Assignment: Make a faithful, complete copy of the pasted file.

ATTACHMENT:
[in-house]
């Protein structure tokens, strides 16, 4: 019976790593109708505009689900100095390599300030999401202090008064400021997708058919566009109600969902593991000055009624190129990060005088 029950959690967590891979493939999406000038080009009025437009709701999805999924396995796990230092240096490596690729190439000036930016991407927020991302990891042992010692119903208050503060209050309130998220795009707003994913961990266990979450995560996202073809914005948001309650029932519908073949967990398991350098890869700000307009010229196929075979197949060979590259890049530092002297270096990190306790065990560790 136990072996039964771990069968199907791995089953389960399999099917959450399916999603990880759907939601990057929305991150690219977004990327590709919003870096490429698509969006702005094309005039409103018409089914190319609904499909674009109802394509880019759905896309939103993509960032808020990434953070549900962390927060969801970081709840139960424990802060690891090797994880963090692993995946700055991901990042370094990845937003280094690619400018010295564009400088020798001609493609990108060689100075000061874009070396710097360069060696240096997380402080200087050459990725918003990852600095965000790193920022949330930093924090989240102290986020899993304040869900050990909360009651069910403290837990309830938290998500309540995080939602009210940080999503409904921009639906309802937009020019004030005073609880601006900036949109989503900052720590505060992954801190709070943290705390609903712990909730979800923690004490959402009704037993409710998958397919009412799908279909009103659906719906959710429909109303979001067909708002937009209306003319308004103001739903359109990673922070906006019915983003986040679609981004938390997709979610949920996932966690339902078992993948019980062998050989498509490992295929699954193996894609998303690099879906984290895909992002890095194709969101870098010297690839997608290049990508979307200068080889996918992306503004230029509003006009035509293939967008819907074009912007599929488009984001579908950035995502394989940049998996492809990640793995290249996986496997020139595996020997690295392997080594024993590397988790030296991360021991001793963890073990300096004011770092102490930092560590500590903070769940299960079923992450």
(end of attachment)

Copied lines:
[in-house]
């Protein structure tokens, strides 16, 4: 019976790593109708505009689900100095390599300030999401202090008064400021997708058919566009109600969902593991000055009624190129990060005088 029950959690967590891979493939999406000038080009009025437009709701999805999924396995796990230092240096490596690729190439000036930016991407927020991302990891042992010692119903208050503060209050309130998220795009707003994913961990266990979450995560996202073809914005948001309650029932519908073949967990398991350098890869700000307009010229196929075979197949060979590259890049530092002297270096990190306790065990560790 136990072996039964771990069968199907791995089953389960399999099917959450399916999603990880759907939601990057929305991150690219977004990327590709919003870096490429698509969006702005094309005039409103018409089914190319609904499909674009109802394509880019759905896309939103993509960032808020990434953070549900962390927060969801970081709840139960424990802060690891090797994880963090692993995946700055991901990042370094990845937003280094690619400018010295564009400088020798001609493609990108060689100075000061874009070396710097360069060696240096997380402080200087050459990725918003990852600095965000790193920022949330930093924090989240102290986020899993304040869900050990909360009651069910403290837990309830938290998500309540995080939602009210940080999503409904921009639906309802937009020019004030005073609880601006900036949109989503900052720590505060992954801190709070943290705390609903712990909730979800923690004490959402009704037993409710998958397919009412799908279909009103659906719906959710429909109303979001067909708002937009209306003319308004103001739903359109990673922070906006019915983003986040679609981004938390997709979610949920996932966690339902078992993948019980062998050989498509490992295929699954193996894609998303690099879906984290895909992002890095194709969101870098010297690839997608290049990508979307200068080889996918992306503004230029509003006009035509293939967008819907074009912007599929488009984001579908950035995502394989940049998996492809990640793995290249996986496997020139595996020997690295392997080594024993590397988790030296991360021991001793963890073990300096004011770092102490930092560590500590903070769940299960079923992450």